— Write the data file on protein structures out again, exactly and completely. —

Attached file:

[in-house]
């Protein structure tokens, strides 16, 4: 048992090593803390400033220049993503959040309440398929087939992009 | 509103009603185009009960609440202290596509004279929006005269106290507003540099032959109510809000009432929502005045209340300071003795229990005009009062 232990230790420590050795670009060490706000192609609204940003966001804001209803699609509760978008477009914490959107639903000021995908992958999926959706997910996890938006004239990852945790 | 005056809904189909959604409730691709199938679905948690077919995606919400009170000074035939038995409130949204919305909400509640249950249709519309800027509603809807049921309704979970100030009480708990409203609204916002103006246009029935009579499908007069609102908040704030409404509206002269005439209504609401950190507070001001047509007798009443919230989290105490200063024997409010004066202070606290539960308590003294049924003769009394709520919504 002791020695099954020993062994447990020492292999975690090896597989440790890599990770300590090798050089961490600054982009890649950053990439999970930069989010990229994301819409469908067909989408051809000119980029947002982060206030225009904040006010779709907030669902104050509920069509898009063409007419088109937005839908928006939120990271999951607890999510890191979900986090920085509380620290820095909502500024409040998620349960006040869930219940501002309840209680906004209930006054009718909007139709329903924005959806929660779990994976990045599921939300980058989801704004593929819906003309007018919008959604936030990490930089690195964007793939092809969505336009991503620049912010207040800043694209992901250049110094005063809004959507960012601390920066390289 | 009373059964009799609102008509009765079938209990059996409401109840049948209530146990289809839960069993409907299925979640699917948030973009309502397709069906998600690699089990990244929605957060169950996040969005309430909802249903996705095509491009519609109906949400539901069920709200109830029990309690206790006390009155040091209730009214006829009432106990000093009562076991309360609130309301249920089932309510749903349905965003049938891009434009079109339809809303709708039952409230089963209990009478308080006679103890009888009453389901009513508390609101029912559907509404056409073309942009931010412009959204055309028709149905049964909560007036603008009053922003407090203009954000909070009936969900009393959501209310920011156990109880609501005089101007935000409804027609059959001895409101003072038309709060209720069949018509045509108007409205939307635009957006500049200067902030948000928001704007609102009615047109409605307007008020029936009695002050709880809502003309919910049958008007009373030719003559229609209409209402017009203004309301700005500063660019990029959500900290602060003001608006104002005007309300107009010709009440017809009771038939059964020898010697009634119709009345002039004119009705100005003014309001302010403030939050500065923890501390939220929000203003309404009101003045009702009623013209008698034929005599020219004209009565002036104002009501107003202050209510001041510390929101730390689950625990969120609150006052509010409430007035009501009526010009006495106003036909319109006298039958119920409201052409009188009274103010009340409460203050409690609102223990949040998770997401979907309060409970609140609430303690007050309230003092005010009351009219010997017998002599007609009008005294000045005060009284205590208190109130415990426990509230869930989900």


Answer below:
[in-house]
């Protein structure tokens, strides 16, 4: 048992090593803390400033220049993503959040309440398929087939992009 | 509103009603185009009960609440202290596509004279929006005269106290507003540099032959109510809000009432929502005045209340300071003795229990005009009062 232990230790420590050795670009060490706000192609609204940003966001804001209803699609509760978008477009914490959107639903000021995908992958999926959706997910996890938006004239990852945790 | 005056809904189909959604409730691709199938679905948690077919995606919400009170000074035939038995409130949204919305909400509640249950249709519309800027509603809807049921309704979970100030009480708990409203609204916002103006246009029935009579499908007069609102908040704030409404509206002269005439209504609401950190507070001001047509007798009443919230989290105490200063024997409010004066202070606290539960308590003294049924003769009394709520919504 002791020695099954020993062994447990020492292999975690090896597989440790890599990770300590090798050089961490600054982009890649950053990439999970930069989010990229994301819409469908067909989408051809000119980029947002982060206030225009904040006010779709907030669902104050509920069509898009063409007419088109937005839908928006939120990271999951607890999510890191979900986090920085509380620290820095909502500024409040998620349960006040869930219940501002309840209680906004209930006054009718909007139709329903924005959806929660779990994976990045599921939300980058989801704004593929819906003309007018919008959604936030990490930089690195964007793939092809969505336009991503620049912010207040800043694209992901250049110094005063809004959507960012601390920066390289 | 009373059964009799609102008509009765079938209990059996409401109840049948209530146990289809839960069993409907299925979640699917948030973009309502397709069906998600690699089990990244929605957060169950996040969005309430909802249903996705095509491009519609109906949400539901069920709200109830029990309690206790006390009155040091209730009214006829009432106990000093009562076991309360609130309301249920089932309510749903349905965003049938891009434009079109339809809303709708039952409230089963209990009478308080006679103890009888009453389901009513508390609101029912559907509404056409073309942009931010412009959204055309028709149905049964909560007036603008009053922003407090203009954000909070009936969900009393959501209310920011156990109880609501005089101007935000409804027609059959001895409101003072038309709060209720069949018509045509108007409205939307635009957006500049200067902030948000928001704007609102009615047109409605307007008020029936009695002050709880809502003309919910049958008007009373030719003559229609209409209402017009203004309301700005500063660019990029959500900290602060003001608006104002005007309300107009010709009440017809009771038939059964020898010697009634119709009345002039004119009705100005003014309001302010403030939050500065923890501390939220929000203003309404009101003045009702009623013209008698034929005599020219004209009565002036104002009501107003202050209510001041510390929101730390689950625990969120609150006052509010409430007035009501009526010009006495106003036909319109006298039958119920409201052409009188009274103010009340409460203050409690609102223990949040998770997401979907309060409970609140609430303690007050309230003092005010009351009219010997017998002599007609009008005294000045005060009284205590208190109130415990426990509230869930989900």